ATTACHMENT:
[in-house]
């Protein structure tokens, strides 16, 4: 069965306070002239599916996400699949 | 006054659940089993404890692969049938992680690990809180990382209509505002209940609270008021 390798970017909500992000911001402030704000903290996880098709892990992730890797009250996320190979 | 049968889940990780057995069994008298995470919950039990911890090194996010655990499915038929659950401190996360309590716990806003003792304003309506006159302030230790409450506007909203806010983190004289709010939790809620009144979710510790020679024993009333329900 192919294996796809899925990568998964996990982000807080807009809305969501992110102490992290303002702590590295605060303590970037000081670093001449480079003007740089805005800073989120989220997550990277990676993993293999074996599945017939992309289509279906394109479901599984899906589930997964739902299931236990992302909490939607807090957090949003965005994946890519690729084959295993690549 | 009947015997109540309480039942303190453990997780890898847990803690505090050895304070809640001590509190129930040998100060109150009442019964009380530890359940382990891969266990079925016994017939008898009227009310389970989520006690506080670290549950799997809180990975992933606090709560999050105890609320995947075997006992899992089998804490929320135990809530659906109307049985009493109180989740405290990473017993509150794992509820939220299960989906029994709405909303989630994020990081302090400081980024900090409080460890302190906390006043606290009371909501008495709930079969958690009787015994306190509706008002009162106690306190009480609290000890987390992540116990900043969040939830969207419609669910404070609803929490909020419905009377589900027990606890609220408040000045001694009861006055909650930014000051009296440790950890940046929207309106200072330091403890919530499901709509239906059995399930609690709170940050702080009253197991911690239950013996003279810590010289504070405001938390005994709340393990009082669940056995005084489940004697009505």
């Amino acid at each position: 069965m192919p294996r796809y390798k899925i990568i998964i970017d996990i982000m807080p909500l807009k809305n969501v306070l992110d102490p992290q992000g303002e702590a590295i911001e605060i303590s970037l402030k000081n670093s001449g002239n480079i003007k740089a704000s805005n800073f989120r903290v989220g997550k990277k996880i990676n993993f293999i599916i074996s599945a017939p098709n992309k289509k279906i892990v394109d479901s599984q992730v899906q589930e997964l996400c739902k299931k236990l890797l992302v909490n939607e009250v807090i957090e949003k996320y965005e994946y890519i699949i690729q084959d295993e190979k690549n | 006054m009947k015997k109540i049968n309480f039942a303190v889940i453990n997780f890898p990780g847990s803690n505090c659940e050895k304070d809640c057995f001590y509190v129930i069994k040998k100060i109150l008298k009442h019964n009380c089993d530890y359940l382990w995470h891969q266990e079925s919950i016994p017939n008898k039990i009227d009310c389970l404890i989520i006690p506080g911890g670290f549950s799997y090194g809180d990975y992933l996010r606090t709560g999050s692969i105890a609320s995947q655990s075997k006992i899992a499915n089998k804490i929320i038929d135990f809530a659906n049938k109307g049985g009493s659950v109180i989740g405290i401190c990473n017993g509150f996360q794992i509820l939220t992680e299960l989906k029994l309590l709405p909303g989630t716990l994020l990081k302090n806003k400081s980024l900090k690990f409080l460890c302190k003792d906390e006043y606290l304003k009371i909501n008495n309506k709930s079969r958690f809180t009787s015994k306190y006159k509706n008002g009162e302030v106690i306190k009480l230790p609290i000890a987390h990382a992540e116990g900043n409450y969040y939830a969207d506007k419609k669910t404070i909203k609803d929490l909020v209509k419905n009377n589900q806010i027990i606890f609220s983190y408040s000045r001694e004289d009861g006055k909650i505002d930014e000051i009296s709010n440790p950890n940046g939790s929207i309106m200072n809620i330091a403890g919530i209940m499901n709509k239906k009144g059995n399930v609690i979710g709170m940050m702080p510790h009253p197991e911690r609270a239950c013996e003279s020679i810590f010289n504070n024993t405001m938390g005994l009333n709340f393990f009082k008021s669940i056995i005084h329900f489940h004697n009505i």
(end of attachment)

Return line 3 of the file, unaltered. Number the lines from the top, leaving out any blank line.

């Amino acid at each position: 069965m192919p294996r796809y390798k899925i990568i998964i970017d996990i982000m807080p909500l807009k809305n969501v306070l992110d102490p992290q992000g303002e702590a590295i911001e605060i303590s970037l402030k000081n670093s001449g002239n480079i003007k740089a704000s805005n800073f989120r903290v989220g997550k990277k996880i990676n993993f293999i599916i074996s599945a017939p098709n992309k289509k279906i892990v394109d479901s599984q992730v899906q589930e997964l996400c739902k299931k236990l890797l992302v909490n939607e009250v807090i957090e949003k996320y965005e994946y890519i699949i690729q084959d295993e190979k690549n | 006054m009947k015997k109540i049968n309480f039942a303190v889940i453990n997780f890898p990780g847990s803690n505090c659940e050895k304070d809640c057995f001590y509190v129930i069994k040998k100060i109150l008298k009442h019964n009380c089993d530890y359940l382990w995470h891969q266990e079925s919950i016994p017939n008898k039990i009227d009310c389970l404890i989520i006690p506080g911890g670290f549950s799997y090194g809180d990975y992933l996010r606090t709560g999050s692969i105890a609320s995947q655990s075997k006992i899992a499915n089998k804490i929320i038929d135990f809530a659906n049938k109307g049985g009493s659950v109180i989740g405290i401190c990473n017993g509150f996360q794992i509820l939220t992680e299960l989906k029994l309590l709405p909303g989630t716990l994020l990081k302090n806003k400081s980024l900090k690990f409080l460890c302190k003792d906390e006043y606290l304003k009371i909501n008495n309506k709930s079969r958690f809180t009787s015994k306190y006159k509706n008002g009162e302030v106690i306190k009480l230790p609290i000890a987390h990382a992540e116990g900043n409450y969040y939830a969207d506007k419609k669910t404070i909203k609803d929490l909020v209509k419905n009377n589900q806010i027990i606890f609220s983190y408040s000045r001694e004289d009861g006055k909650i505002d930014e000051i009296s709010n440790p950890n940046g939790s929207i309106m200072n809620i330091a403890g919530i209940m499901n709509k239906k009144g059995n399930v609690i979710g709170m940050m702080p510790h009253p197991e911690r609270a239950c013996e003279s020679i810590f010289n504070n024993t405001m938390g005994l009333n709340f393990f009082k008021s669940i056995i005084h329900f489940h004697n009505i």